signingCredentials: _jwtAuthentication.Value.SigningCredentials);

        return Ok(new
        {
            token = new JwtSecurityTokenHandler().WriteToken(token)
        });
    }

    public class GenerateTokenModel
    {
        [Required]
        public string Username { get; set; }
        [Required]
        public string Password { get; set; }
    }
}

Authenticate the user on the server

The next part is to authenticate the user using the token. ASP.NET Core already contains everything for that. It will get the value of the Authorization header and parse its value. Then, it will check the token is valid.

First, you need to protect your action from anonymous user. You can use the Authorize with the Bearer scheme:

public class SampleController : Controller
{
    [Authorize(JwtBearerDefaults.AuthenticationScheme)]
    public IActionResult Get()
    {
        return Ok();
    }
}

In the startup.cs file, add the following code to register the JWT authentication handler:

public class Startup
{
    public void ConfigureServices(IServiceCollection services)
    {
        // [...]

        services.Configure<JwtAuthentication>(Configuration.GetSection("JwtAuthentication"));

        // I use PostConfigureOptions to be able to use dependency injection for the configuration
        // For simple needs, you can set the configuration directly in AddJwtBearer()
        services.AddSingleton<IPostConfigureOptions<JwtBearerOptions>, ConfigureJwtBearerOptions>();
        services.AddAuthentication(JwtBearerDefaults.AuthenticationScheme)
            .AddJwtBearer();
    }

    private class ConfigureJwtBearerOptions : IPostConfigureOptions<JwtBearerOptions>
    {
        private readonly IOptions<JwtAuthentication> _jwtAuthentication;

        public ConfigureJwtBearerOptions(IOptions<JwtAuthentication> jwtAuthentication)
        {
            _jwtAuthentication = jwtAuthentication ?? throw new System.ArgumentNullException(nameof(jwtAuthentication));
        }

        public void PostConfigure(string name, JwtBearerOptions options)
        {
            var jwtAuthentication = _jwtAuthentication.Value;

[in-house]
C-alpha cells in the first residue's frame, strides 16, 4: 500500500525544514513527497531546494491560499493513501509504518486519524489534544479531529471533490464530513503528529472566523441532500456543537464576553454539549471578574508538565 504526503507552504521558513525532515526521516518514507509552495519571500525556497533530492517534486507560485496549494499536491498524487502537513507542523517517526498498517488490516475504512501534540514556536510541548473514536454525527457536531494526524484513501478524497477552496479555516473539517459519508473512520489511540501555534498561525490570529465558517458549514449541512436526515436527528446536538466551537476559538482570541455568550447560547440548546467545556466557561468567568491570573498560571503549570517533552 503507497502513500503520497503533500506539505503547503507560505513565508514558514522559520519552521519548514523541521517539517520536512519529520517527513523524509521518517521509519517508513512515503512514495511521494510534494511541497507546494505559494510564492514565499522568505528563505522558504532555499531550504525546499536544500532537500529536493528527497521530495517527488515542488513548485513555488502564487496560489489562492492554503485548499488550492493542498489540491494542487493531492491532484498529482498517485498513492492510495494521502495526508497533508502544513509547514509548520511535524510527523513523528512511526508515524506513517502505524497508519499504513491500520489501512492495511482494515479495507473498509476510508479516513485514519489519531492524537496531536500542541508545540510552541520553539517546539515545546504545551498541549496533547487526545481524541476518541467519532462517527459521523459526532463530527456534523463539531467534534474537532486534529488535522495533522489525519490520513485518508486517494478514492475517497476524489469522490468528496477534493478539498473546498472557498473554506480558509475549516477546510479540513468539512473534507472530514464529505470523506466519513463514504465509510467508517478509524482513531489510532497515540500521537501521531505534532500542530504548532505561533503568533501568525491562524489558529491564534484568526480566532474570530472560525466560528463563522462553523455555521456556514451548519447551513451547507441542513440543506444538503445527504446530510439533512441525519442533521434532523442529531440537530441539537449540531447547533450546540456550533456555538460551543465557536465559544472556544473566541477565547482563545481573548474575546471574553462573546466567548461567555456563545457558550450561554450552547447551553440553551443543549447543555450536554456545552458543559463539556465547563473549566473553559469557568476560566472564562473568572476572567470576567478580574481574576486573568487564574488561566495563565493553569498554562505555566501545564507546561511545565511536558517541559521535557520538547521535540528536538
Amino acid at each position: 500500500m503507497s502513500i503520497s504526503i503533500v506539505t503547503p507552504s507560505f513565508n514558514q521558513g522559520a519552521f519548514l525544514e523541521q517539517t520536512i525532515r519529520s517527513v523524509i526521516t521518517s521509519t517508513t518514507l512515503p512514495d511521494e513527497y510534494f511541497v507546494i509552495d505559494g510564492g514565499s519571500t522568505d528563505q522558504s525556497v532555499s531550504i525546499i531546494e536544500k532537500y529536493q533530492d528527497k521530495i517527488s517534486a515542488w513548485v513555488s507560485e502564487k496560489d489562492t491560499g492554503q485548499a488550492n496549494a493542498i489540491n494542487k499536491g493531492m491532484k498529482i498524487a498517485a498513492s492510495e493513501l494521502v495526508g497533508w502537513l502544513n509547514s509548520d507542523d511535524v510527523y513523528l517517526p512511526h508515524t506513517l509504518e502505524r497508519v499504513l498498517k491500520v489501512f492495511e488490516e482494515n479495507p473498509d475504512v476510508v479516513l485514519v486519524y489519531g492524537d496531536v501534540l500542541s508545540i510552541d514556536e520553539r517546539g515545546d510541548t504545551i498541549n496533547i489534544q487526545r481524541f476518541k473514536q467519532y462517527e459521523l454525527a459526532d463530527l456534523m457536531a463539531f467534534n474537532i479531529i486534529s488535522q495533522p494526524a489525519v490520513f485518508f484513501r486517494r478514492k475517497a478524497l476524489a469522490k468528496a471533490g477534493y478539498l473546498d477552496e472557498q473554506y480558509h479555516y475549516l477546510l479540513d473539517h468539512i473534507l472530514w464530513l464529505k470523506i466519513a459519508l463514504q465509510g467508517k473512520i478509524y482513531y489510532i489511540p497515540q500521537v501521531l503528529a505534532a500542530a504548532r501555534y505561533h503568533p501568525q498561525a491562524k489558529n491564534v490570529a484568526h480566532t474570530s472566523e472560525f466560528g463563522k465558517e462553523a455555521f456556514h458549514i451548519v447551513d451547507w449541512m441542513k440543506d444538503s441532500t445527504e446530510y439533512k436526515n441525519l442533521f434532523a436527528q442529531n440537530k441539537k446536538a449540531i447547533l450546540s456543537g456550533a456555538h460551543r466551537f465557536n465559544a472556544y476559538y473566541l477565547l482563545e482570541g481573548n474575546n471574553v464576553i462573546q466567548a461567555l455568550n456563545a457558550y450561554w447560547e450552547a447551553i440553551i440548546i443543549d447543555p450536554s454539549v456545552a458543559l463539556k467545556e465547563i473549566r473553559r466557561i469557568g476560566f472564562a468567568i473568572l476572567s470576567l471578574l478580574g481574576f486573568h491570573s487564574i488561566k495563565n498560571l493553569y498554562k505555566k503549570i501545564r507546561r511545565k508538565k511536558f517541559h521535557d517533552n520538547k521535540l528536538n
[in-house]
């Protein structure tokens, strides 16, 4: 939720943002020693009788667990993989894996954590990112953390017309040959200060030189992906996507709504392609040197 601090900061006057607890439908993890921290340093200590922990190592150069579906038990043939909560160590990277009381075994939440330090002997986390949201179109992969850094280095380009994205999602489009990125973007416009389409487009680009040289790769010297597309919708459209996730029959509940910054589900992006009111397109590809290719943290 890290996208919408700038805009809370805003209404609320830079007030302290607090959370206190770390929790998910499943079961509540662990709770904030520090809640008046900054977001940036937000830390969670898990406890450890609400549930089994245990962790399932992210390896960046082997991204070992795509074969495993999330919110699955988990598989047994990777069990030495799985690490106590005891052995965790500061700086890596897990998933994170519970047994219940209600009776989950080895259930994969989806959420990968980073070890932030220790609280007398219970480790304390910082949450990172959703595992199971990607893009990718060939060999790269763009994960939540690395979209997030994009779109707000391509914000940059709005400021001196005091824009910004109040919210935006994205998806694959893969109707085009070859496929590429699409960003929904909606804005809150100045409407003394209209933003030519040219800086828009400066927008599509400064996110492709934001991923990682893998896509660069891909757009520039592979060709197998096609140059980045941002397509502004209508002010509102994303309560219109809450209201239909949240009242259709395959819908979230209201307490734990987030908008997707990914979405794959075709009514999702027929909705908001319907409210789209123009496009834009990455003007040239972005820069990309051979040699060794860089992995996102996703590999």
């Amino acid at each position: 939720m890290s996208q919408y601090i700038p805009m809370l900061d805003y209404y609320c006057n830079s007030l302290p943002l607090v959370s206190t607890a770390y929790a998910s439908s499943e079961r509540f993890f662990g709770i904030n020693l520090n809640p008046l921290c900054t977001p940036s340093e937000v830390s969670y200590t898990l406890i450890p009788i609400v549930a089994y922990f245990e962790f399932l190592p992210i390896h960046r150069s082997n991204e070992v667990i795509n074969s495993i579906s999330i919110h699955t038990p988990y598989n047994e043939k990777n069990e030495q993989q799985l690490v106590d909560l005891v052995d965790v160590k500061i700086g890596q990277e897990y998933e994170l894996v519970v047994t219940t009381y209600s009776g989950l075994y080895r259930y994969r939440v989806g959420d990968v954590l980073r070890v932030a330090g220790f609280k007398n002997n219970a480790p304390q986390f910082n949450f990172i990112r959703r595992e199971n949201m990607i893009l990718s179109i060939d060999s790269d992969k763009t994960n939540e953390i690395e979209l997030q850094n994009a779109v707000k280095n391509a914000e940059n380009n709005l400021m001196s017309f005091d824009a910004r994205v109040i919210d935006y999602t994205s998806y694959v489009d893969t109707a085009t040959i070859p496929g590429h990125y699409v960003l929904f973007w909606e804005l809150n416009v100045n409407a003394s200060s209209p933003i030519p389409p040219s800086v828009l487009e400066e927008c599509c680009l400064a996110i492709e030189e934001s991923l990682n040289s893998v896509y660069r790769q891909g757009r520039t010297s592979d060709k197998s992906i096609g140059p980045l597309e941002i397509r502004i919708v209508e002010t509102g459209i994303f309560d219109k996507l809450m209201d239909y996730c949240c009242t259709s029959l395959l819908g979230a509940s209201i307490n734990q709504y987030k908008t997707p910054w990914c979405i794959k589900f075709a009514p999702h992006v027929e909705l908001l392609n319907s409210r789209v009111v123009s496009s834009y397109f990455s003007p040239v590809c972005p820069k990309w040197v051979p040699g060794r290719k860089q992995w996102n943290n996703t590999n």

options.ClaimsIssuer = jwtAuthentication.ValidIssuer;
            options.IncludeErrorDetails = true;
            options.RequireHttpsMetadata = true;
            options.TokenValidationParameters = new TokenValidationParameters
            {
                ValidateActor = true,
                ValidateIssuer = true,
                ValidateAudience = true,
                ValidateLifetime = true,
                ValidateIssuerSigningKey = true,
                ValidIssuer = jwtAuthentication.ValidIssuer,
                ValidAudience = jwtAuthentication.ValidAudience,
                IssuerSigningKey = jwtAuthentication.SymmetricSecurityKey,
                NameClaimType = ClaimTypes.NameIdentifier
            };
        }
    }
}

The website is now ready. You can generate a token and use this token to authenticate the users. It's time to create a client. Let's create a JavaScript client.

JavaScript Client

First, you need to generate a token for the current user. The request is a POST that contains your username and password.

Note: the url may be different in your context

 const response = await fetch("/user/generatetoken", {
        method: "POST",
        body: JSON.stringify({
            username: "foo@bar",
            password: "654321"
        }),
        headers: {
            "Content-Type": "application/json",
            "Accept": "application/json"
        }
    });
const json = await response.json();
const token = json.token;
console.log(token);

Then, you can use this token. In each request, you must add the Authorization header with the token. Here's the code:

const response = await fetch("/sample", {
        method: "GET",
        headers: {
            "Authorization": "Bearer " + token, // Add the authentication header
            "Accept": "application/json"
        },
        credentials: "include"
    });
console.log(response.ok);

It's so easy using the fetch API 😃

Protecting the whole website / api

This part is optional.

If you want the users to be authenticated to access the API, you can decorate all the controllers with the [Authorize] attribute. But, this is not very convenient. Instead, you can apply the attribute globally using an authorization policy. Open the Startup.cs file and change the ConfigureService method to add the policy.

public void ConfigureServices(IServiceCollection services)
{
    services.AddMvc(config =>
    {
        var policy = new AuthorizationPolicyBuilder()
            .AddAuthenticationSchemes(JwtBearerDefaults.AuthenticationScheme)
            .RequireAuthenticatedUser()
            .Build();
        config.Filters.Add(new AuthorizeFilter(policy));
    });
}

You can read more about authorization policy in the documenation

Security considerations

It's strongly recommended to use HTTPS for your web api. The JWT token is like the username/password of the user. So, you must prevent man-in-the-middle attack. It's very easy to get a free certificate with Let's Encrypt.

The RFC7518 section 8 contains many security considerations dependant on the used algorithms. You should read them before implementing JWT to be sure to follow the best practices.

JWT is signed and encoded only, not encrypted. This means you should not store sensitive information into it, because anyone with the token can read the data. You can check the content of a token using https://jwt.io

Conclusion

Using JWT authentication with an ASP.NET Core application is pretty easy. In a few lines of code, you can add it to your web api. You can see the JWT authentication in action in my PasswordManager application.